Why I Don't Like Auto-Focus / Auto-Exposure Lock Buttons
When automatic functions were added to cameras, photography became something most anyone could do. But sometimes you can find yourself fighting against those automatic features when they don't do what you want them to. Sometimes though, popular solutions to regain control are completely unnecessary.
You're probably familiar with how these sorts of things work. Take auto focus for example. You want to focus on something that isn't where the focus sensor is. You point the focus sensor at your subject and halfway depress the shutter release to activate the electronics. Everything seems great. But now you swing the camera over to recompose, press the shutter release again, and find that the darned autofocus does what it was designed to do. It refocuses again, and now the background is sharp as a tack but the subject is thrown out of focus. You have to press the shutter release to take the photo, but when you do, that also engages the autofocus.
Depending on the focus mode, you can prevent this problem by keeping the shutter release half pressed while you recompose. Nikon calls this "Single-servo" as opposed to "Continuous-servo" focus mode. But having to keep your finger partially holding down the shutter while you adjust a tripod-mounted camera is awkward at best.
An alternative is to use the auto focus lock button. As its name implies, with the AF Lock engaged, the focus won't change until you take the picture. You can safely let go of the shutter release without fear that pressing it again later will engage the autofocus since it's now locked. But now you have to keep the AF Lock button pressed to maintain the lock. You've merely changed which button you have to keep your finger on while you recompose. At least some cameras do have a custom setting to have the camera keep the lock until you either take the picture or press the AF Lock again so you can let go completely.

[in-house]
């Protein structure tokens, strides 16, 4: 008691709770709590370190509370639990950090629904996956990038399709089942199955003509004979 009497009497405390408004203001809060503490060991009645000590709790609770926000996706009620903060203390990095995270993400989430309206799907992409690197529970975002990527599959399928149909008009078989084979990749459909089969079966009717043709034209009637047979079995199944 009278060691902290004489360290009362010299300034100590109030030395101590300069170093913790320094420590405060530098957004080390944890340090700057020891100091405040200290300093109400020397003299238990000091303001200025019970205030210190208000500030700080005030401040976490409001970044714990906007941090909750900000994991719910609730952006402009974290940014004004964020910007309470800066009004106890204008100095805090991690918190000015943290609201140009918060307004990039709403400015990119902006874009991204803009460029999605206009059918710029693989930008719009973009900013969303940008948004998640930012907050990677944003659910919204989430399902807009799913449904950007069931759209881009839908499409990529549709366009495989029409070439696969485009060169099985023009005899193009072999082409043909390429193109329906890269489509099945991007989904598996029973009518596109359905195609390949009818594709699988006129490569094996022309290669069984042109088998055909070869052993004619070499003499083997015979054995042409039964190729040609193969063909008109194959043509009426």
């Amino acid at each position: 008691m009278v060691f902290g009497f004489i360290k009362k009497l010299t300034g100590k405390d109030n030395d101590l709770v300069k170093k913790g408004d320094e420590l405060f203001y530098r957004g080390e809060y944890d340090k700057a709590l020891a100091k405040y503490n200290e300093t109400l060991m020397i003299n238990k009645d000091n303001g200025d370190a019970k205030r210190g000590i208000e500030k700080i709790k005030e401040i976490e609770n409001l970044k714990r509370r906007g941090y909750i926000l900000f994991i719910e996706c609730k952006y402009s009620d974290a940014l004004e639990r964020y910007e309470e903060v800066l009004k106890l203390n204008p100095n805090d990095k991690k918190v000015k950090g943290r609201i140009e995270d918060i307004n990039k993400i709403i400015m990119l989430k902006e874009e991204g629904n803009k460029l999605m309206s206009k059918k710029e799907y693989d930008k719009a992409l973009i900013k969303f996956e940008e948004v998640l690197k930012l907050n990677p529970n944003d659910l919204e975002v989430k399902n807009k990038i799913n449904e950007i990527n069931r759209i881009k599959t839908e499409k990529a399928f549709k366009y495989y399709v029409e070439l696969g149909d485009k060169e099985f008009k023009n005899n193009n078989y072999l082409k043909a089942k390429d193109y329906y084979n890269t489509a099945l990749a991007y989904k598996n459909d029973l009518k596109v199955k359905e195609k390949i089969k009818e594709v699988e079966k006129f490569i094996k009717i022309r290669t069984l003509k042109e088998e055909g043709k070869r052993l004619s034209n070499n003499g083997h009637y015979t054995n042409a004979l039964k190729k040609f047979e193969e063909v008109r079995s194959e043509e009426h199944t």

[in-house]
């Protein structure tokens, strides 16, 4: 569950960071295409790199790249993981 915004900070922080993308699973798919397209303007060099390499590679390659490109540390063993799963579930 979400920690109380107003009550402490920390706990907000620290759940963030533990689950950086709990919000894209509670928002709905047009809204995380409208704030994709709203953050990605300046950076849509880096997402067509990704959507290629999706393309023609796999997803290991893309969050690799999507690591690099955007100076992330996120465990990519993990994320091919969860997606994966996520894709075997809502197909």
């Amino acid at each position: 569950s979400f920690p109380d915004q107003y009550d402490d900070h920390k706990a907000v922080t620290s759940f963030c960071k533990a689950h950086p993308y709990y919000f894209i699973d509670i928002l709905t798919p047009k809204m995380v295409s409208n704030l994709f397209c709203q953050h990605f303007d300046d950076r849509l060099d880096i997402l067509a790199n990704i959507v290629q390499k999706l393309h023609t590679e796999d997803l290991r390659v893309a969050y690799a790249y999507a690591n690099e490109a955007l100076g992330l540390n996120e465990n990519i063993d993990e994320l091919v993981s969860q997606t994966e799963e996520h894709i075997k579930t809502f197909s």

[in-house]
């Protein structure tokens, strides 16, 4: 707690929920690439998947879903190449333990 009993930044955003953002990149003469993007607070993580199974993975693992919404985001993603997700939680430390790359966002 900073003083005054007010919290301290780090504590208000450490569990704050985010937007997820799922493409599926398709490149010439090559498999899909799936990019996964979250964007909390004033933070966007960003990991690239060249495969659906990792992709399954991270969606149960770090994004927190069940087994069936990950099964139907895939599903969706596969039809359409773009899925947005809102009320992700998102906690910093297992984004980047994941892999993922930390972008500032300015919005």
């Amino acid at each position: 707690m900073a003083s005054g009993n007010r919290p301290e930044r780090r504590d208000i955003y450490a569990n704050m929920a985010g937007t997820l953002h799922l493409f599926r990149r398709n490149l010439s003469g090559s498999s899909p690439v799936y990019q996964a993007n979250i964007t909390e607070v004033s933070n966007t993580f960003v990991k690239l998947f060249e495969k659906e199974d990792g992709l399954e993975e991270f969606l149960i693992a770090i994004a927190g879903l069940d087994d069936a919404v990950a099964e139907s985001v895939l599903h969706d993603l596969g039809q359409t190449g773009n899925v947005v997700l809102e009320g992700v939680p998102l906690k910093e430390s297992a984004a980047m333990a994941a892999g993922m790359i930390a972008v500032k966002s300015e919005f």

Both auto focus lock and auto exposure lock controls function pretty much the same. Press the button and it temporarily stops the corresponding automatic feature from doing its thing. The functions are so similar in fact that they are combined into a single button on many cameras.
The real problem, for me at least, is that these controls are completely unnecessary. I can stop a camera from auto-focusing simply by switching it to manual focus. I can likewise stop the auto exposure from kicking in by switching to manual metering. I don't need more controls on a camera when the standard ones will already do the trick.
If you're a frequent reader here at Earthbound Light you probably already know that I shoot with manual metering much of the time anyway. When set to manual, it doesn't matter that the meter reading will change as I move the camera to recompose. The meter reading helps me choose an optimal aperture and shutter speed, but it doesn't force me or the camera to do anything. I do use autofocus much of the time, but I also know how to switch to manual focus. There's simply no need for another button.
If you want a button you can keep your finger on to stop the camera from doing its automatic best to do things for you, you already have one. It's called the shutter release button. If you want a control that lets you safely take your finger away completely until you're ready to actually shoot, you've already got one of those too. Just switch the camera focus or metering mode to manual.
Sometimes I think new shooters spend too much time learning to use these sorts of extraneous controls rather than the ones they need to master to take control of their photography.